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Ohio nurse treats rare condition for years, then learns she has it

WOOSTER, Ohio (WJW) — Katie Pantea, a pulmonology nurse in Ohio, spent more than a decade treating patients with lung conditions. Then came her own stunning diagnosis.

Pantea, of Wooster, said her health suddenly began to spiral, and she suffered from constant headaches, as well as light and sound sensitivity. Diagnosed with migraines, Pantea, 35 at the time, pressed on until things got so bad she couldn’t remember her drive home.  

“I had some numbness and tingling in my face and hands, down my legs, into my feet,” she said. “I would have dizzy spells, slurred speech, facial drop, very confused, forgot to pay bills, forget where my 4-year-old daughter was sometimes.”

A seizure at work witnessed by a doctor led to testing, through which Pantea learned she has the same rare disease she spent years treating in patients. It’s called sarcoidosis, an inflammatory condition that causes the immune system to overreact and cells to form clusters of inflamed tissue in one or more organs.

“My sarcoidosis attacked my brain and spinal cord and my eyes,” Pantea said. “So the symptoms I was having were very different than what we usually see presented to us here in my clinic.”

Dr. Manuel Ribeiro, the director of the Sarcoidosis Center at the Cleveland Clinic, is one of Pantea’s doctors.

“Really anybody can have it,” said Ribeiro. “Patients will have a cough, especially a dry cough that lasts more than three months. Then there are some rare manifestations like in Katie’s case, for example, because the disease can affect the nerve system, so brain, spinal cord. About 5% of patients with sarcoidosis can have neurosarcoidosis.”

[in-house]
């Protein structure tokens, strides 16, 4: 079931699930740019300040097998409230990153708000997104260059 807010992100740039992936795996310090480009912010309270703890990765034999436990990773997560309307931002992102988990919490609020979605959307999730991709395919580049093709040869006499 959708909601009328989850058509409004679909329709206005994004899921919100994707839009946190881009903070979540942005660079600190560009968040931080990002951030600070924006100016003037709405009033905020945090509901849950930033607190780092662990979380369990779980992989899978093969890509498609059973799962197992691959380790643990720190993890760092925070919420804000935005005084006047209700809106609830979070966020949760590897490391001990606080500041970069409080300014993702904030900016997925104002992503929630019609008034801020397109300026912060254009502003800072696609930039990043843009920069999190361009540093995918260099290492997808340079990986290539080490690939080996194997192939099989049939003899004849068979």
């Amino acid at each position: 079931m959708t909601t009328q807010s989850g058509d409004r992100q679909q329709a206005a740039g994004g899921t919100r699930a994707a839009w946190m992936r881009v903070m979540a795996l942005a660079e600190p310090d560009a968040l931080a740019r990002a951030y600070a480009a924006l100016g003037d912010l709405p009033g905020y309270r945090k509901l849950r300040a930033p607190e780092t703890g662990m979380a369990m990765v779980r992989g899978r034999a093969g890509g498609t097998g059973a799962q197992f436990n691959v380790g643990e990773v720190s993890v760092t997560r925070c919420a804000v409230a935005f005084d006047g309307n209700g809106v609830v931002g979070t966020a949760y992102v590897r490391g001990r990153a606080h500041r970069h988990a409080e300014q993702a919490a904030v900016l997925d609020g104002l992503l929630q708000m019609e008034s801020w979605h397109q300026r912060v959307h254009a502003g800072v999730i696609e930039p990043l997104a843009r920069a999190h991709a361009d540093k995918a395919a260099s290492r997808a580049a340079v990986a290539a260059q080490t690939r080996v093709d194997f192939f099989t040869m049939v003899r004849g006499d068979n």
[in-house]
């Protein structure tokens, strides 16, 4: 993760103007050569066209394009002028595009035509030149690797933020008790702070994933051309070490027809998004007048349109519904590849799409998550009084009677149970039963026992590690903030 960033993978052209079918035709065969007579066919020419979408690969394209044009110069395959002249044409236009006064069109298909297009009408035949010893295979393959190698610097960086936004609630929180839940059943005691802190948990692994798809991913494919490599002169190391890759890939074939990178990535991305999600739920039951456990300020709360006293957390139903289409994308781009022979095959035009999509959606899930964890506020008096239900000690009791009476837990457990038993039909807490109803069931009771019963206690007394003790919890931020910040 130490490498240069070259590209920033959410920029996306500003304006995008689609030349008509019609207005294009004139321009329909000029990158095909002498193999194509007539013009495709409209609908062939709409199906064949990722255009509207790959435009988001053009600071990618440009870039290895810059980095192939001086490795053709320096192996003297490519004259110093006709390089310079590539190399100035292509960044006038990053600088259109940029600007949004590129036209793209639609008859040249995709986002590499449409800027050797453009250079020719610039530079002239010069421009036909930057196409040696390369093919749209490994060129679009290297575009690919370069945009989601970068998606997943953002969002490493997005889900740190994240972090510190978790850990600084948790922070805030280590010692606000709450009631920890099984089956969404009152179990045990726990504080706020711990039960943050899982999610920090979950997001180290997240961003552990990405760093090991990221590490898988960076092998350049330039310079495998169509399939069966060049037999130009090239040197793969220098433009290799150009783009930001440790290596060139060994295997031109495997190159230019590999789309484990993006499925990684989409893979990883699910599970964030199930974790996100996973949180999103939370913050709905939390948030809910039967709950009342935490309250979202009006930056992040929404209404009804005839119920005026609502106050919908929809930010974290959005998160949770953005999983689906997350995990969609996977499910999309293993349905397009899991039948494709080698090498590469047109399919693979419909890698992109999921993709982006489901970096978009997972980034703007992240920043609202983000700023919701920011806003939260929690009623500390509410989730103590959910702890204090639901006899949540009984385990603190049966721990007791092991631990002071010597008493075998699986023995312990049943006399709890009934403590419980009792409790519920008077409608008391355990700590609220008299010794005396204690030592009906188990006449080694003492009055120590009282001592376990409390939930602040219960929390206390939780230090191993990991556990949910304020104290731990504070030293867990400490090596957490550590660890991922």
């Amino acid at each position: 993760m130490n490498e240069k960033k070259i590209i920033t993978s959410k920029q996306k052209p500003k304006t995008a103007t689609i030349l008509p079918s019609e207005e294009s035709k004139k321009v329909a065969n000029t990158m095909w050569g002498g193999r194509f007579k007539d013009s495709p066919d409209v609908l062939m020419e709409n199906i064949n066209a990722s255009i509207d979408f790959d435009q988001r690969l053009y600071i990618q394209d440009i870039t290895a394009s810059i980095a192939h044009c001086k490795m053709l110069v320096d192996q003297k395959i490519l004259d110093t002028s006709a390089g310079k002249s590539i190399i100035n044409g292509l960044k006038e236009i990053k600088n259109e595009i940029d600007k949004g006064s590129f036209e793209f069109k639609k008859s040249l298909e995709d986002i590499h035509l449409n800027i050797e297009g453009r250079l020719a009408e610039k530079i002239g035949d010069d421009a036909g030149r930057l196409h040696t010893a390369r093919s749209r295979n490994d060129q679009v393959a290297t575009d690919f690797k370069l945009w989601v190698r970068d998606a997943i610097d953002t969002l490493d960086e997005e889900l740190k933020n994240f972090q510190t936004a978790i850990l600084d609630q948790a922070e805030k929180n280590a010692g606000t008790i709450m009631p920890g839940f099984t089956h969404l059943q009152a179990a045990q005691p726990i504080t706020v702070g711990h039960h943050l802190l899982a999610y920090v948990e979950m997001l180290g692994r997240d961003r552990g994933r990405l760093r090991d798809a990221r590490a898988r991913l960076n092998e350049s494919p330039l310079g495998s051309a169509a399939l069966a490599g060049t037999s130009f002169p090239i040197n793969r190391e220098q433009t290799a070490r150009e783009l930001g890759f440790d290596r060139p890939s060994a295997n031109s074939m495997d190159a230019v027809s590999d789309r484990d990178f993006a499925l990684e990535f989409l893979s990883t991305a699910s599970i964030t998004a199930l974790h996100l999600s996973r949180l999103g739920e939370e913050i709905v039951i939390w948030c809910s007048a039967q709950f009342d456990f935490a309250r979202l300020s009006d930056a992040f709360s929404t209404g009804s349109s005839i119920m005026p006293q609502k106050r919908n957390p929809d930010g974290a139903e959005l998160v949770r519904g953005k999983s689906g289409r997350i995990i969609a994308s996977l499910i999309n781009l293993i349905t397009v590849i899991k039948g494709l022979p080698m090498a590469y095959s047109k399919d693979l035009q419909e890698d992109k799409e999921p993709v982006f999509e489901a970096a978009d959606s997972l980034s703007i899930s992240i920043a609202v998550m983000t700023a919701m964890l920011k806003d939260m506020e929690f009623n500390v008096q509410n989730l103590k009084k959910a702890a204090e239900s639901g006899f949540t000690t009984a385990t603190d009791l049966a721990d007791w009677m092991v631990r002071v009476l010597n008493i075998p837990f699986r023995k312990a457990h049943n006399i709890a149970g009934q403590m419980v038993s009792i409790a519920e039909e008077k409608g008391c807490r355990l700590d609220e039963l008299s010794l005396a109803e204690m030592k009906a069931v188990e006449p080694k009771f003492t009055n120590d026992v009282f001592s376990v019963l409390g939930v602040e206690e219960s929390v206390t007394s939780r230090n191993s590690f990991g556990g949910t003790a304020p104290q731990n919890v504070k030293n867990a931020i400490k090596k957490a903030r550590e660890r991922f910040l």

There are up to 200,000 cases in the U.S. per year, according to the Cleveland Clinic. Due to its rarity, it’s a diagnosis that can be prolonged.

“It can take one to two years from symptom onset to the diagnosis, so a lot of people I think are out there with the disease and they don’t even know,” said Ribeiro.

Pantea, who works at the Cleveland Clinic in Wooster, now leads the sarcoidosis patient support group at the clinic. She encourages people from across the country to advocate for their health and assists people seeking out accurate medical information about their illness.

“I never thought when I went into nursing I would end up in pulmonary medicine, and it’s abundantly clear,” Pantea said. “I feel very fortunate that I worked elbow to elbow for a decade with someone who ultimately was able to figure out what was wrong with me.”


Source: Fox 8 News Channel

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